With over 150 cards that do a wide variety of things, players can make most builds work. Levels can sometimes throw curveballs, as every level has a wide variety of conditions/modifiers, that might change your build. Instead of getting Confident Killer, damage increase for each mutation kill for the level, whereas on another map I might use Battle Lust, melee kills give two health, as a way to supplement my life.
Corruption cards make every run a little different
However, this massive strength also hurts Back 4 Blood. Despite veteran and nightmare starting unlocked, the odds of someone winning either mode on a fresh save is almost zero. To put it into perspective, at the time of this review, PlayStation reports only .2 percent of players have beat Act Two on Veteran or higher, with no one beating nightmare past Act One. The reason why I bring this up is longevity, matchmaking, and the whole gameplay loop.
Similar to an MMORPG, Back 4 Blood doesn’t view recruit, the lowest difficulty, as easy mode per se, it’s meant to be something you grind until you’re able to grind veteran or higher. That is basically the whole gameplay loop as well. Beat all the stages multiple times and then do it with more negative modifiers, friendly fire, and other negatives. This might not appeal to everyone, but the real issue is players who don’t understand these limitations.
I’d be lying if I said a single person can’t cause a team to fail. Going up ahead, shooting a car that sets off an alarm, even activating hoards too early can destroy a team. With newcomers constantly trying to match on higher difficulties, it ruins both parties’ experiences for different reasons. Players who might’ve done it had this person joined are now at a disadvantage, with the newcomer getting overwhelmed in seconds. I worry it will get worse with time, especially since the higher difficulties require a lot of teamwork.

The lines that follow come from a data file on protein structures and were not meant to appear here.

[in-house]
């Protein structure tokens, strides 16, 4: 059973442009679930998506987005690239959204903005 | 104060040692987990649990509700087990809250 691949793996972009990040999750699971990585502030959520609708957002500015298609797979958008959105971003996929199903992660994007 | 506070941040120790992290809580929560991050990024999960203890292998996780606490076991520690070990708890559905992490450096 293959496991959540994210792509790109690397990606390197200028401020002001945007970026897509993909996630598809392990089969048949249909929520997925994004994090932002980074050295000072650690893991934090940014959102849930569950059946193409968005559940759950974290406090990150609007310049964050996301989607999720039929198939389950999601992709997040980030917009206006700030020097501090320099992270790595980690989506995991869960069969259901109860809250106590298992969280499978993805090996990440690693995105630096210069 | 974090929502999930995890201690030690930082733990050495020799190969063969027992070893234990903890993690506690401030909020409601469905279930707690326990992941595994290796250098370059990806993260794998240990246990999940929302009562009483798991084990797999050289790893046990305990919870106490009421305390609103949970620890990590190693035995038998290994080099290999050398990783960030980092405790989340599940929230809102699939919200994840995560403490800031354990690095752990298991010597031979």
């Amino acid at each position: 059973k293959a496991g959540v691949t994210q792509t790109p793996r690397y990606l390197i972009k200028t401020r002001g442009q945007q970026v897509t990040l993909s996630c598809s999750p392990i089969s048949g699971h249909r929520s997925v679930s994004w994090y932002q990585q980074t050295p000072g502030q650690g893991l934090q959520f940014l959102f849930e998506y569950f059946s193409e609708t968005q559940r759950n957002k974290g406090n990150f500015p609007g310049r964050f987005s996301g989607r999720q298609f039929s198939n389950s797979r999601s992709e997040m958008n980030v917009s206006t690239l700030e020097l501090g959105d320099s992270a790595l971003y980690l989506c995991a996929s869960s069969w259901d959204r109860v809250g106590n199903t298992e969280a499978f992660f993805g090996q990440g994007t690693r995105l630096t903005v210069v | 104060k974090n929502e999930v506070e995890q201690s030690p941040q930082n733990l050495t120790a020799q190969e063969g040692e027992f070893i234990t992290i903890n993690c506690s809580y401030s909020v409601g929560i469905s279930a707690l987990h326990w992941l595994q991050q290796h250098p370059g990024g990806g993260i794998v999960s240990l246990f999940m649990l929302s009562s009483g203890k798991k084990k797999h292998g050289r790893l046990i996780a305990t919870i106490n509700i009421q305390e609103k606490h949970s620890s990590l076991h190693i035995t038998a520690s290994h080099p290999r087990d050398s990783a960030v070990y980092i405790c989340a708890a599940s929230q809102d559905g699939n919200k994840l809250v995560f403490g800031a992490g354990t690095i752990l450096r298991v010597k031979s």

Just casually attempting it with random players has resulted in way more failed runs than successful ones. It makes me worried matchmaking will eventually die off or gets replaced by third-party services. Not to mention alienate players who simply don’t have the time, skill, or interest the next level requires. This is a shame since Back 4 Blood’s actual experience is a lot of fun.
Going through a level, seeing what items randomly spawn, coupled with trying to figure out the best way to progress. Sometimes birds will force players into stealth, other times there are too many alarms to avoid, with some runs just going flawlessly. This alone can scratch that itch, especially with the lowest difficulty pulling no punches, it’s just an unfortunate set of circumstances.
Back 4 Blood Review Verdict
Back 4 Blood: Back 4 Blood is a fantastic entry in this genre that is held back by a couple of bold choices. Builds are a lot of fun until it becomes overly robotic and anything short of a really bad modifier puts you on a set loop. It also benefits from strong mechanics that make even the lowest difficulty feel unrelenting, along with rewarding team players. As much as I applaud Back 4 Blood for catering to a specific hardcore player base, it is a choice that will alienate certain players. I suggest asking yourself if you’re looking for a game to grind heavily or if a moderate challenge on a lower difficulty is enough. If you answered yes to either or just love the genre, odds are you’ll love this too. However, if you’re not looking for a massive team-based shooter, this is one experience that will leave you frustrated and disappointed. – Grant